“In the Moon’s Shadow” was a multi-year process, which started in 2016. The film centers on the solar eclipse of 2017 and is based mainly in Belgrade.
BELGRADE, Maine – A dirt road alley in Belgrade, marked with a post saying “Lord Lane”, has been in the family of Debra Lord Cooke for generations. For this reason, it has always had an importance in Cooke’s personal life, but now it is also linked to his professional life.
This is where the independent film “In the Moon’s Shadow” begins (a project by Cooke, originally a pre-med major, performed and produced). The story follows the reunion of two estranged sisters who decide to take a road trip from Maine to Nebraska to see the 2017 solar eclipse. It’s a message about the importance of staying connected, a message that perhaps strikes you. be closer to home after a year of isolation caused by a global pandemic.
âI believe this movie will make people think and maybe make changes and connect with some of their loved ones,â Cooke told NEWS CENTER Maine.
On September 7, “In the Moon’s Shadow” will be available on select streaming services. It was chosen by Green Apple Distributors after being a finalist for “Best Feature” at the La Femme International Film Festival last summer.
This project has been in the works for years. Cooke says she and director Alvin Case came up with the idea in 2016. Case’s brother (a daytime nuclear physicist) wrote a screenplay, and the team decided to focus it on the highly anticipated solar eclipse. from 2017. They researched and determined the best vantage point would be Scottsbluff, Nebraska – but the story would start in Pine Tree State.
âThere is no place like Maine,â Cooke said with a smile. “There is no place like Belgrade.”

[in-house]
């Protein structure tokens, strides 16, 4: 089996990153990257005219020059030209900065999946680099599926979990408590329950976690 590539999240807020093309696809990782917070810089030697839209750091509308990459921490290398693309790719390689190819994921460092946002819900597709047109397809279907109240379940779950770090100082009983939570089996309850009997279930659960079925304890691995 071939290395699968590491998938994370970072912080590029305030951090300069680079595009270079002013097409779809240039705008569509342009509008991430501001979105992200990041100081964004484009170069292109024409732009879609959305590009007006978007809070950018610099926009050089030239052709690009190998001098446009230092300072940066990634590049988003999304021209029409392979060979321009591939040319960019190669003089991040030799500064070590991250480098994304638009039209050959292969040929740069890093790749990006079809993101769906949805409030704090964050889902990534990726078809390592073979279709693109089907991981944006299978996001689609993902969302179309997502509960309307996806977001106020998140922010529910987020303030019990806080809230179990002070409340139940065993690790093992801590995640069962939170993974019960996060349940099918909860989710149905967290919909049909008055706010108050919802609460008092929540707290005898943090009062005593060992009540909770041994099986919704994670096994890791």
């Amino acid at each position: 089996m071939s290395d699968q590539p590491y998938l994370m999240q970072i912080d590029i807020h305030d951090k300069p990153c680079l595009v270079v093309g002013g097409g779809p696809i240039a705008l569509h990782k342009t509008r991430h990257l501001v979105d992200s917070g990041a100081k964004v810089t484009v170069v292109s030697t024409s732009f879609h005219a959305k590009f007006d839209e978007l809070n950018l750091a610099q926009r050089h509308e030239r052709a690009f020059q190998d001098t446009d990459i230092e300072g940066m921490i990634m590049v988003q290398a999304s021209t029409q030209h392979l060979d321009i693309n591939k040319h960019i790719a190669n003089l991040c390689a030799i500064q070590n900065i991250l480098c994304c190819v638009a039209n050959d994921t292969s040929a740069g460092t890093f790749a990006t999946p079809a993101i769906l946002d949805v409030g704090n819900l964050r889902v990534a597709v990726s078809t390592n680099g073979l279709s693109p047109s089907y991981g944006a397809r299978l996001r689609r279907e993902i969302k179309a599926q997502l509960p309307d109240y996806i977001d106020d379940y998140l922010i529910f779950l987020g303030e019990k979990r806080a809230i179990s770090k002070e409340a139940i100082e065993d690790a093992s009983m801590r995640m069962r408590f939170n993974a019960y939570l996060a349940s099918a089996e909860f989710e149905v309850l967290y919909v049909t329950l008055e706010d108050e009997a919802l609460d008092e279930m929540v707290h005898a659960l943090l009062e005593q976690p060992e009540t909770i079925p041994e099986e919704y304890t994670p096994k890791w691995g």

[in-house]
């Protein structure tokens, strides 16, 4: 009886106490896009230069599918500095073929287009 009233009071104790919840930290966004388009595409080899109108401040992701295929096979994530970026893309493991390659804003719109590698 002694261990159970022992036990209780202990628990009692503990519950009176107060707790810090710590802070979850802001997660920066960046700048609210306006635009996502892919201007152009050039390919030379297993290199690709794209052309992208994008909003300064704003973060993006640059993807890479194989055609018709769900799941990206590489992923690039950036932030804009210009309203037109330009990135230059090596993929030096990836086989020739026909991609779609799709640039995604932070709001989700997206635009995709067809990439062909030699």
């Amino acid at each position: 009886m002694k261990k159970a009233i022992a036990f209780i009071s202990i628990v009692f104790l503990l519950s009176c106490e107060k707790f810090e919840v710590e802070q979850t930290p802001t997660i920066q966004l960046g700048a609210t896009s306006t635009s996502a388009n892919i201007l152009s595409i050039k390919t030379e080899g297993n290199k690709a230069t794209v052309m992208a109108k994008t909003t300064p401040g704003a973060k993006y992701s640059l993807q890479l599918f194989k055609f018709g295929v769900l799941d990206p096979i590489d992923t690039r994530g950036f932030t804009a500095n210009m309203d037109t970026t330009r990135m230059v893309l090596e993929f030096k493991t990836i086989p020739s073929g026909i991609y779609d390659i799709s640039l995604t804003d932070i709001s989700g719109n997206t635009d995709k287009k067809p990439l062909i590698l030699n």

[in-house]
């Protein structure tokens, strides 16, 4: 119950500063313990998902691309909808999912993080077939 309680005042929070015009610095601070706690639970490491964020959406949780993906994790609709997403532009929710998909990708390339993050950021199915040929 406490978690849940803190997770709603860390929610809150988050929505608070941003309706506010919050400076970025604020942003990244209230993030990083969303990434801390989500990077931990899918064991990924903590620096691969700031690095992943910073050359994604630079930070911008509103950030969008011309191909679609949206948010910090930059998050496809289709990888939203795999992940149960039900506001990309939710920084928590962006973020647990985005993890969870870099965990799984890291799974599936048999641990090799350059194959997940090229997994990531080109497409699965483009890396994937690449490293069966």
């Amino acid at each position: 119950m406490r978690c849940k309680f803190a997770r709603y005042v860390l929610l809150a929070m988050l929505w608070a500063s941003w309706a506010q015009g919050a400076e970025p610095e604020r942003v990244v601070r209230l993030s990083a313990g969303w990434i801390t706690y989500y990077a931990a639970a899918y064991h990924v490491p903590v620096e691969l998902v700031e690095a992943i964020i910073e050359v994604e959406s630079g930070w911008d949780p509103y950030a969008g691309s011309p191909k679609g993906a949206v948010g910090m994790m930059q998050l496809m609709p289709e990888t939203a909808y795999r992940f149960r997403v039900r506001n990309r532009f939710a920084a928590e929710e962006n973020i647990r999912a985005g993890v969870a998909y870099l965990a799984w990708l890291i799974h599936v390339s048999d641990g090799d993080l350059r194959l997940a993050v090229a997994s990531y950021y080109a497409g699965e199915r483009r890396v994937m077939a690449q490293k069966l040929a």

There was also another reason for this decision. Initial funding for the film failed – so the team set up a non-profit organization to raise funds. The film’s final budget was around $ 70,000 – about half of what they originally planned – which meant the team size was pretty small. The limitations did work in some ways, however.
âWe believe in regionalism,â Case said of the importance of embracing different places. “We believe that every region in every part of the world has a story to tell that is unique to that region.”
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This commitment to staying authentic and local came as a pleasant surprise for one company – Castle Island Camps in Belgrade. The owner, John Rice, says Cooke called, saying she needed a lunch spot that looked a bit “older.” Rice says he and his team were happy to help – and eventually ended up having a night out with the cast.
âI think everyone thought it was really cool to be a part of something,â said John.
Her 18-year-old daughter, Paige Rice, was even able to say a few lines when the actress assigned to play a waitress couldn’t come. She says she did theater in high school, but working with a director and a camera was a new experience.
âI never thought I would get to the level of going to see the movie premiere I was in a little scene,â smiled Paige.
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Everything other than the eclipse scenes was shot in Maine. Case and Cooke say working around a phenomenon like this – around four minutes and 38 seconds – was a unique and empowering experience. Cooke and her fellow actress watched the eclipse happen in real time, and Case had to make sure the camera was in focus when the sun was directly behind the moon, in order to avoid blowing the lens.
âThe task of an artist is to imagine what was not visual before – what has not been heard before,â Case explained of the âsingle takeâ opportunity.
âThere’s nothing quite like being out there and going through this,â Cooke said.
Cooke says there will be more information available on where âIn the Moon’s Shadowâ will air soon. She also played a role in the movie “The Girl Who Got Away”, which hits theaters and streaming from August 20.